Students who take more rigorous courses in high school are more likely to perform well on achievement tests, according to a study released today that shows more students are doing just that.
The 2009 National Assessment of Educational Progress High School Transcript Study reveals that the percentage of high school graduates completing a “rigorous” curriculum, with higher-level mathematics and science curricula, jumped from 5 percent in 1990 to 13 percent in 2009. Those who took a “midlevel” curriculum increased from 26 percent to 46 percent in the same period.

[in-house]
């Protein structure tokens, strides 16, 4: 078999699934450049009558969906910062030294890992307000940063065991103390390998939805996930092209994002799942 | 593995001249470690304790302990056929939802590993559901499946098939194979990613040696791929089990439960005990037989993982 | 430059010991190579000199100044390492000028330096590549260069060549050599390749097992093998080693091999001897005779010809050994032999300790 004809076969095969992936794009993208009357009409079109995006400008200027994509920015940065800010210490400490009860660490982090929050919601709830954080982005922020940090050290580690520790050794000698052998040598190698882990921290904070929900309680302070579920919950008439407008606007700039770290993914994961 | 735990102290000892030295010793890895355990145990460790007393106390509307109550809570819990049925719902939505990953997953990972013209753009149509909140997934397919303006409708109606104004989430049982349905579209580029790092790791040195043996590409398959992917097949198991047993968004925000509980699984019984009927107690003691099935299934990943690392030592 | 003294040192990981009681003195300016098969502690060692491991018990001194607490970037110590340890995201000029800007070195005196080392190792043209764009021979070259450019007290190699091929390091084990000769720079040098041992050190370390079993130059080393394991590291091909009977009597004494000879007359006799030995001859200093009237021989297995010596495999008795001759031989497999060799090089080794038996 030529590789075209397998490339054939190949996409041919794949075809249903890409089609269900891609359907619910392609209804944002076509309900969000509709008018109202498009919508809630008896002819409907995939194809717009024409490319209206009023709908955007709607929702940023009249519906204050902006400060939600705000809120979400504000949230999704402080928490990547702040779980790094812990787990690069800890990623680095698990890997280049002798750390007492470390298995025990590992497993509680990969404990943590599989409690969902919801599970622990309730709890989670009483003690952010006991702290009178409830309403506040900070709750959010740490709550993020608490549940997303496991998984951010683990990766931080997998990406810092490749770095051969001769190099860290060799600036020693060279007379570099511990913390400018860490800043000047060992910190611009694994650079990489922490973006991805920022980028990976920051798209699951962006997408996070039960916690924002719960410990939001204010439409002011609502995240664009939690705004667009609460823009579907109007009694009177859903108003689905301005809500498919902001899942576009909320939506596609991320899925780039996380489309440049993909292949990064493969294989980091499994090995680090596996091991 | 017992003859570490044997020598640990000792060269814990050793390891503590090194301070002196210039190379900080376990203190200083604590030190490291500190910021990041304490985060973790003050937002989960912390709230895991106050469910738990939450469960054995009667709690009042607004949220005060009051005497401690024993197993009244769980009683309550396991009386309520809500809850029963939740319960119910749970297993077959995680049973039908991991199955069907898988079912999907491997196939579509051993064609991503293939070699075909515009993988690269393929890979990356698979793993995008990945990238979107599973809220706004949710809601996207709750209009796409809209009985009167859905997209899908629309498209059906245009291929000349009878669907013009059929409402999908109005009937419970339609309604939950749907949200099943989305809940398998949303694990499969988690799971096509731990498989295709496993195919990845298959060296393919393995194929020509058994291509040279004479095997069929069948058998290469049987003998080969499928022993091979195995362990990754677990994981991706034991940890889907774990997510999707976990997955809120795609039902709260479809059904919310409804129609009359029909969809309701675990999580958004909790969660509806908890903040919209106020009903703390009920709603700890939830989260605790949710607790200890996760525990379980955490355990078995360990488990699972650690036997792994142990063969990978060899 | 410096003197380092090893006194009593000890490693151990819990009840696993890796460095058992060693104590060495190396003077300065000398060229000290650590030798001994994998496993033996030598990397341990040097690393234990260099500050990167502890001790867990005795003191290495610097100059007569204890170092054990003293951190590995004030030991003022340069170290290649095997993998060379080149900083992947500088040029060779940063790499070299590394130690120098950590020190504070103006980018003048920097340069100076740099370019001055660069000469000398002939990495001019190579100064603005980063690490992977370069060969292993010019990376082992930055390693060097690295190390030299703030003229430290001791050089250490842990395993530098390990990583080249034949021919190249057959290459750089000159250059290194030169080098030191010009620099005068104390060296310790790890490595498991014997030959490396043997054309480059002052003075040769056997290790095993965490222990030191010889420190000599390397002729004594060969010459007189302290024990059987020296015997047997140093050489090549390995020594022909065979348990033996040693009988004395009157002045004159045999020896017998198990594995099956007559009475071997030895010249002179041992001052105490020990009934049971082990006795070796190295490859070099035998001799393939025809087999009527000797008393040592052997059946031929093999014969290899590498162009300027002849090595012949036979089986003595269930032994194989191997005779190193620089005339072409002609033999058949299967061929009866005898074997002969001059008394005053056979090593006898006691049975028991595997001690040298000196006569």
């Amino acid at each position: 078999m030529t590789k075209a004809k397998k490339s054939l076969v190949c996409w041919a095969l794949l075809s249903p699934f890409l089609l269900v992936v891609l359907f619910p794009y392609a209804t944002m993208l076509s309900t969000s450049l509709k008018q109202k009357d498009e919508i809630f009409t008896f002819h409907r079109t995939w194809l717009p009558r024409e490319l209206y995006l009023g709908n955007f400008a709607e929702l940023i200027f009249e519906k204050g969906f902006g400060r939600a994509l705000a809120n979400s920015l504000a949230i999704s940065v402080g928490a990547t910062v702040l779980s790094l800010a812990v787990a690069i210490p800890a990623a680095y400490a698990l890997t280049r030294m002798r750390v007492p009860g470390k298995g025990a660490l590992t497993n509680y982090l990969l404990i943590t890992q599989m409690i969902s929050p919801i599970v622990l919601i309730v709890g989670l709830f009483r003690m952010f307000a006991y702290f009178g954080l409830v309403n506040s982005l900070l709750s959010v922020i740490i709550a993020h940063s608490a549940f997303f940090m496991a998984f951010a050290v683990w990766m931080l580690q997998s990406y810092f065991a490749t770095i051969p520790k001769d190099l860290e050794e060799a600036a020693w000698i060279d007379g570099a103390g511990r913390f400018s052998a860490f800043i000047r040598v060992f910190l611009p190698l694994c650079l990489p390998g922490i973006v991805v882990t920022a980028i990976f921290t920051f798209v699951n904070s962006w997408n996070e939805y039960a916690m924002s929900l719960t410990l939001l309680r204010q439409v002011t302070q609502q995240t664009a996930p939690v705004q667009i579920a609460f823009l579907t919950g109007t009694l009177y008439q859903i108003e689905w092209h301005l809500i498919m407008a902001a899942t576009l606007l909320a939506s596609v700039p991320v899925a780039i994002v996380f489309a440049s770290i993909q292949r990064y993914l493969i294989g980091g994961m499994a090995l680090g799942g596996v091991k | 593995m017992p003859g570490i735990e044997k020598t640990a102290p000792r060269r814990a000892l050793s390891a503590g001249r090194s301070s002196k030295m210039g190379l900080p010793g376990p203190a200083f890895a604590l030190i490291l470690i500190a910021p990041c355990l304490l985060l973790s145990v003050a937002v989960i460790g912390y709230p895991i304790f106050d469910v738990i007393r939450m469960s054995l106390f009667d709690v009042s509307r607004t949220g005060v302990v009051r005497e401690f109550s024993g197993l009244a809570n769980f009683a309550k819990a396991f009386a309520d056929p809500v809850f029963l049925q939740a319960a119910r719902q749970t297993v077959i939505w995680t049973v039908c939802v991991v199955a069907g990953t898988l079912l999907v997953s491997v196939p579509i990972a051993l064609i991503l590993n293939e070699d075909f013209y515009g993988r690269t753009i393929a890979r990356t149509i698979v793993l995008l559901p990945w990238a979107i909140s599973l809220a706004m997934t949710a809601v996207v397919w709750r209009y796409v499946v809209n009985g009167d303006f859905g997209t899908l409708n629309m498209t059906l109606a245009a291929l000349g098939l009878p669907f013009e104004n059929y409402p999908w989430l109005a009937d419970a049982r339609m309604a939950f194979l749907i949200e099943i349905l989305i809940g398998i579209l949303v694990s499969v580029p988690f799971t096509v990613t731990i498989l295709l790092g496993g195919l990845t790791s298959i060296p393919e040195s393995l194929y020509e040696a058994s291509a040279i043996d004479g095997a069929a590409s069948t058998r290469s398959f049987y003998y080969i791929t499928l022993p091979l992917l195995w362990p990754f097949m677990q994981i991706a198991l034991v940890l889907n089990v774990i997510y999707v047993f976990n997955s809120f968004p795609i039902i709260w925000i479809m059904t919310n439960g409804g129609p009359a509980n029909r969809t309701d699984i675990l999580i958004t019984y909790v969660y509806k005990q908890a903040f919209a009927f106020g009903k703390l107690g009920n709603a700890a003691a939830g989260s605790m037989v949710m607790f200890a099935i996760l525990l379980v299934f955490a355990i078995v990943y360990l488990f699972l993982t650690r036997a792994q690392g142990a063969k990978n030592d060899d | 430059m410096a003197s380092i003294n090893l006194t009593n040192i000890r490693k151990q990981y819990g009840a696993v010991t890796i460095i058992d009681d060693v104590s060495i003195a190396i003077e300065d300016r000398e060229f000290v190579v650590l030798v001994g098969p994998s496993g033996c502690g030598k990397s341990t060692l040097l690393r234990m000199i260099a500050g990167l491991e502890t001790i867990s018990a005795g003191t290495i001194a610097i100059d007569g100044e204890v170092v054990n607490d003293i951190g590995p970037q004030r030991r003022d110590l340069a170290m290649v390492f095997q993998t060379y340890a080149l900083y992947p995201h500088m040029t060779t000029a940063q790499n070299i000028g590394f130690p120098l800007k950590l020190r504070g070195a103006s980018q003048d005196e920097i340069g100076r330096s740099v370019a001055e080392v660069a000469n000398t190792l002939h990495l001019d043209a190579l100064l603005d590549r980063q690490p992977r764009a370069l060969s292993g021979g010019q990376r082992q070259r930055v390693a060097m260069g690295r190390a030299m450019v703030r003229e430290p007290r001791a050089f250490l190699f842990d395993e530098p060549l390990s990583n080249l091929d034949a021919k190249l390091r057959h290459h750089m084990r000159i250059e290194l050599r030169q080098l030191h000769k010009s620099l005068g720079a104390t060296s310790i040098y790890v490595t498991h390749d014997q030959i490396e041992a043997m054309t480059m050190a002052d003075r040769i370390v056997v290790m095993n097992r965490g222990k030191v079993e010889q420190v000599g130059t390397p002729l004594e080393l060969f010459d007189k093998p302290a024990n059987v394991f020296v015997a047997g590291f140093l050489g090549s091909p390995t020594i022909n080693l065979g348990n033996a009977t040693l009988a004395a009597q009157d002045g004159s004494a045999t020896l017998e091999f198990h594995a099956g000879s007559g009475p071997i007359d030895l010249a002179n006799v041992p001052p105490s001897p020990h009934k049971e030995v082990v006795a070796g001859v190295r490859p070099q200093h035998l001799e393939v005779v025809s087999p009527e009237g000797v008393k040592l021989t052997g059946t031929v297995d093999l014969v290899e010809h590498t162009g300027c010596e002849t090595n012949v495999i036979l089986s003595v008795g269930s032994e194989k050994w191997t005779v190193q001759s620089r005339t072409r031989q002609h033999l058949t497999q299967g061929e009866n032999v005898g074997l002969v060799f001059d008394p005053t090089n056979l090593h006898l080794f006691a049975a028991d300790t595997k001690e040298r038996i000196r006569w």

In addition, the study found a link between students’ enrollment in challenging classes and their higher scores on the math and science NAEP in 12th grade. Because it is difficult to classify the rigor of English classes, compared with progression in science and math, the study did not look at the possible connection between English curriculum and NAEP reading scores.
The high school transcript study, which is conducted every four years, analyzed 37,700 transcripts from 610 public and 130 private schools from a nationally representative sample. Researchers looked at the link between coursetaking patterns and student achievement as measured by the national assessment, using a subsample of approximately 30,100 of the graduates who also took NAEP.